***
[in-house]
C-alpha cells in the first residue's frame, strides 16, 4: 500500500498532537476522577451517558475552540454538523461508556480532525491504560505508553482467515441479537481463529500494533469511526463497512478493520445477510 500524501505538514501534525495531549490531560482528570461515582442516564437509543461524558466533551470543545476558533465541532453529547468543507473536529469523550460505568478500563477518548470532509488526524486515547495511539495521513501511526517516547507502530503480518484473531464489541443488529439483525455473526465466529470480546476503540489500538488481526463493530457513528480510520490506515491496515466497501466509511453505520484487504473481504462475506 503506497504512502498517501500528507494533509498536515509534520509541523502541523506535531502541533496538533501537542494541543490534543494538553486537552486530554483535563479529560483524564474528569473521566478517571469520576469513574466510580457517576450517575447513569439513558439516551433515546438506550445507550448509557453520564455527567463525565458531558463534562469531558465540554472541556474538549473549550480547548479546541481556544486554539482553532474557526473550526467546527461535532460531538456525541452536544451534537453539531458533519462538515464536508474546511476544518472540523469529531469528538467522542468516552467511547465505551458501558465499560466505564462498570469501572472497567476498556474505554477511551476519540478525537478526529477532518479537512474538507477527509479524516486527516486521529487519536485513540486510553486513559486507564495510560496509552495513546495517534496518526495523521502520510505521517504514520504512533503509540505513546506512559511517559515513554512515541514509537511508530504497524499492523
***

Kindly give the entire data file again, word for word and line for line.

[in-house]
C-alpha cells in the first residue's frame, strides 16, 4: 500500500498532537476522577451517558475552540454538523461508556480532525491504560505508553482467515441479537481463529500494533469511526463497512478493520445477510 500524501505538514501534525495531549490531560482528570461515582442516564437509543461524558466533551470543545476558533465541532453529547468543507473536529469523550460505568478500563477518548470532509488526524486515547495511539495521513501511526517516547507502530503480518484473531464489541443488529439483525455473526465466529470480546476503540489500538488481526463493530457513528480510520490506515491496515466497501466509511453505520484487504473481504462475506 503506497504512502498517501500528507494533509498536515509534520509541523502541523506535531502541533496538533501537542494541543490534543494538553486537552486530554483535563479529560483524564474528569473521566478517571469520576469513574466510580457517576450517575447513569439513558439516551433515546438506550445507550448509557453520564455527567463525565458531558463534562469531558465540554472541556474538549473549550480547548479546541481556544486554539482553532474557526473550526467546527461535532460531538456525541452536544451534537453539531458533519462538515464536508474546511476544518472540523469529531469528538467522542468516552467511547465505551458501558465499560466505564462498570469501572472497567476498556474505554477511551476519540478525537478526529477532518479537512474538507477527509479524516486527516486521529487519536485513540486510553486513559486507564495510560496509552495513546495517534496518526495523521502520510505521517504514520504512533503509540505513546506512559511517559515513554512515541514509537511508530504497524499492523